The learning curve for glusterfs is much better than the others from my experience so far. The biggest thing is just learning all of the different ways you can configure spec files.

Taken from the same place as previous

3

I can't speak to the rest, but you seem to be confused between a 'distributed storage engine' and a 'distributed file system'. They are not the same thing, they shouldn't be mistaken for the same thing, and they will never be the same thing. A filesystem is a way to keep track of where things are located on a hard drive. A storage engine like hadoop is a way to keep track of a chunk of data identified by a key. Conceptually, not much difference. The problem is that a filesystem is a dependency of a storage engine... after all, it needs a way to write to a block device, doesn't it?

All that aside, I can speak to the use of ocfs2 as a distributed filesystem in a production environment. If you don't want the gritty details, stop reading after this line: It's kinda cool, but it may mean more downtime than you think it does.

We've been running ocfs2 in a production environment for the past couple of years. It's OK, but it's not great for a lot of applications. You should really look at your requirements and figure out what they are -- you might find that you have a lot more latitude for faults than you thought you did.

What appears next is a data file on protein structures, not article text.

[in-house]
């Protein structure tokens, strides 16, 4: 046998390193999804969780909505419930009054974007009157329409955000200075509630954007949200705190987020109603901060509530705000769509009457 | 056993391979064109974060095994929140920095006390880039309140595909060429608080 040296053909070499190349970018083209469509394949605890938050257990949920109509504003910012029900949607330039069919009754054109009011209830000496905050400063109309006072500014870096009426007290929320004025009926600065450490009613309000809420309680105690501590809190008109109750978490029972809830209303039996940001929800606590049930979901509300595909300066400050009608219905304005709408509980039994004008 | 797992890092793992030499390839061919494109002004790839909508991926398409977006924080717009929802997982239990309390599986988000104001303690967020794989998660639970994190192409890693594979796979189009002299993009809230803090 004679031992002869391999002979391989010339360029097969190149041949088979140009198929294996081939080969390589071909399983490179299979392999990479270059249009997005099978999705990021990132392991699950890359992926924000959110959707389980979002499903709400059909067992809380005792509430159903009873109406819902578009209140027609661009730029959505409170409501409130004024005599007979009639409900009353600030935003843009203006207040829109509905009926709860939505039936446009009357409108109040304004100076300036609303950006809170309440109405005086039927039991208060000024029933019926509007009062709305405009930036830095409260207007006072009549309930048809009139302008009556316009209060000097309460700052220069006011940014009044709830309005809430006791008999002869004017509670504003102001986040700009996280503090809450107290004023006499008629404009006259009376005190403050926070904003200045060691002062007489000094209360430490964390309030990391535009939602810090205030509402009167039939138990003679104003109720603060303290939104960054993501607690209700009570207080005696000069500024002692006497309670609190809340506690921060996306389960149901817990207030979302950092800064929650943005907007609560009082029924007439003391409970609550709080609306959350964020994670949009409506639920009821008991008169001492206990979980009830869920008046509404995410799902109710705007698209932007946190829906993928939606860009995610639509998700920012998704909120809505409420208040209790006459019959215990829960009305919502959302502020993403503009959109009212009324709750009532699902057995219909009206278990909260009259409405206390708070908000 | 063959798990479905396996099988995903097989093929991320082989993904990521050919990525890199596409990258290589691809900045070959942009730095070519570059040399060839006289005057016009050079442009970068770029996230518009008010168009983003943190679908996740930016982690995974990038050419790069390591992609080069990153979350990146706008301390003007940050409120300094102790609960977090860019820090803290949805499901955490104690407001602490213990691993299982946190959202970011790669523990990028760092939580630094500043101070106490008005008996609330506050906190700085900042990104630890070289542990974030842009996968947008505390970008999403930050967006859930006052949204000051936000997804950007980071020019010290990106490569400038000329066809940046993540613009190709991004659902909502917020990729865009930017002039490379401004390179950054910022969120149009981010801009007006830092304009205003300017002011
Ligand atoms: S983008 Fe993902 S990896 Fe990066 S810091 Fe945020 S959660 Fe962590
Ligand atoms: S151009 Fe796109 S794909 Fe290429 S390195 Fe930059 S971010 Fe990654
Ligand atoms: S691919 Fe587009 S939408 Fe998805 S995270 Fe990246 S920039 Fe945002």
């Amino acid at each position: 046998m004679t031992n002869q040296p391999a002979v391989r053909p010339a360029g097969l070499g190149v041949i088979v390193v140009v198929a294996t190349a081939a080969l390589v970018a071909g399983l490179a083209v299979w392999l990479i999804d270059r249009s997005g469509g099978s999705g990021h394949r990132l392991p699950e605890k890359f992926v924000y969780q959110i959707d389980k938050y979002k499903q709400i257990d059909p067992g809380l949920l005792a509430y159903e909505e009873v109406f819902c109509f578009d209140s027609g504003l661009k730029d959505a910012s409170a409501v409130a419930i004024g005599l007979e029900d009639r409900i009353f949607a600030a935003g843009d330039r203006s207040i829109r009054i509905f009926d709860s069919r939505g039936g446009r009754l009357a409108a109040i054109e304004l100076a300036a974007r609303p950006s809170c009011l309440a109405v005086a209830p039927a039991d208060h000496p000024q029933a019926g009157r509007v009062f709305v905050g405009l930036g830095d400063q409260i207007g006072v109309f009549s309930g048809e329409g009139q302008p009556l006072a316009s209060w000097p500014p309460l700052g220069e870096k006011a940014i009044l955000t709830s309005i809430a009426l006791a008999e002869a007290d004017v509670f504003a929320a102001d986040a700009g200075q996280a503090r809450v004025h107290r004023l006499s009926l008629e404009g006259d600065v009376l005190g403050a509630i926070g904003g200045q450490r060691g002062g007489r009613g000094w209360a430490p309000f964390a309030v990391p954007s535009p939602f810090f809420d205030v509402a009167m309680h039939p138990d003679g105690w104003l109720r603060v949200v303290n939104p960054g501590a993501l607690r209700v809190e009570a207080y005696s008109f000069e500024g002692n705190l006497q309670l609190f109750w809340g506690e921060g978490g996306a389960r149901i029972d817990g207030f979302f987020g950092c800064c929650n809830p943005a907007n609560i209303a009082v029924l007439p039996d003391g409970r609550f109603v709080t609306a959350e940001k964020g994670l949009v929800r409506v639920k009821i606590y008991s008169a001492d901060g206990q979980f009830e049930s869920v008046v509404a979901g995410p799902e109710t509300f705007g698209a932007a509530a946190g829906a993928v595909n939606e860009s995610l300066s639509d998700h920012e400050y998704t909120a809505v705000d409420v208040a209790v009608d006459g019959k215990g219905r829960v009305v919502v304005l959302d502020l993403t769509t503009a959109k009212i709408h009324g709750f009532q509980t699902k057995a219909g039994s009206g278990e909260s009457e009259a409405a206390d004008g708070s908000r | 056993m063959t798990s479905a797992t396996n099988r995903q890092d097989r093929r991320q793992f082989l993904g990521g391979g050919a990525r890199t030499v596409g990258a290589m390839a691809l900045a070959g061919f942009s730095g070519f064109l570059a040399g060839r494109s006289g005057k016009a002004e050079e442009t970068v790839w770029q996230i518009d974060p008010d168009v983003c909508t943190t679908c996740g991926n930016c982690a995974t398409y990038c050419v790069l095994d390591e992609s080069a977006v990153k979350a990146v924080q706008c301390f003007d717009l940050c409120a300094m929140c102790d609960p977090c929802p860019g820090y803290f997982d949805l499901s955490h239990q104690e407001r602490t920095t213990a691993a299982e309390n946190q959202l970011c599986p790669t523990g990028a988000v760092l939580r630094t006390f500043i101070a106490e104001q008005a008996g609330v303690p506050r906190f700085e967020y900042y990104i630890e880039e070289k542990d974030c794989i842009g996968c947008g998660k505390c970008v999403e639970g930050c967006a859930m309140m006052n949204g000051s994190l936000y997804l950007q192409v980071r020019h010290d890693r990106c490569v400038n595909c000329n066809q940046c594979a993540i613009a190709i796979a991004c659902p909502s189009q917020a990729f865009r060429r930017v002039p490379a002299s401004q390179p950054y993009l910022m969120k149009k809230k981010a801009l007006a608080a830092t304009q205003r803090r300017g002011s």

As an example, ocfs2 has a journal for each machine in the cluster that's going to mount the partition. So let's say you've got four web machines, and when you make that partition using mkfs.ocfs2, you specify that there will be six machines total to give yourself some room to grow. Each of those journals takes up space, which reduces the amount of data you can store on the disks. Now, let's say you need to scale to seven machines. In that situation, you need to take down the entire cluster (i.e. unmount all of the ocfs2 partitions) and use the tunefs.ocfs2 utility to create an additional journal, provided that there's space available. Then and only then can you add the seventh machine to the cluster (which requires you to distribute a text file to the rest of the cluster unless you're using a utility), bring everything back up, and then mount the partition on all seven machines.

See what I mean? It's supposed to be high availability, which is supposed to mean 'always online', but right there you've got a bunch of downtime... and god forbid you're crowded for disk space. You DON'T want to see what happens when you crowd ocfs2.

Keep in mind that evms, which used to be the 'preferred' way to manage ocfs2 clusters, has gone the way of the dodo bird in favor of clvmd and lvm2. (And good riddance to evms.) Also, heartbeat is quickly going to turn into a zombie project in favor of the openais/pacemaker stack. (Aside: When doing the initial cluster configuration for ocfs2, you can specify 'pcmk' as the cluster engine as opposed to heartbeat. No, this isn't documented.)

For what it's worth, we've gone back to nfs managed by pacemaker, because the few seconds of downtime or a few dropped tcp packets as pacemaker migrates an nfs share to another machine is trivial compared to the amount of downtime we were seeing for basic shared storage operations like adding machines when using ocfs2.

Taken from [2]

DRBD

DRBD® refers to block devices designed as a building block to form high availability (HA) clusters. This is done by mirroring a whole block device via an assigned network. DRBD can be understood as network based raid-1.

DRBD на русском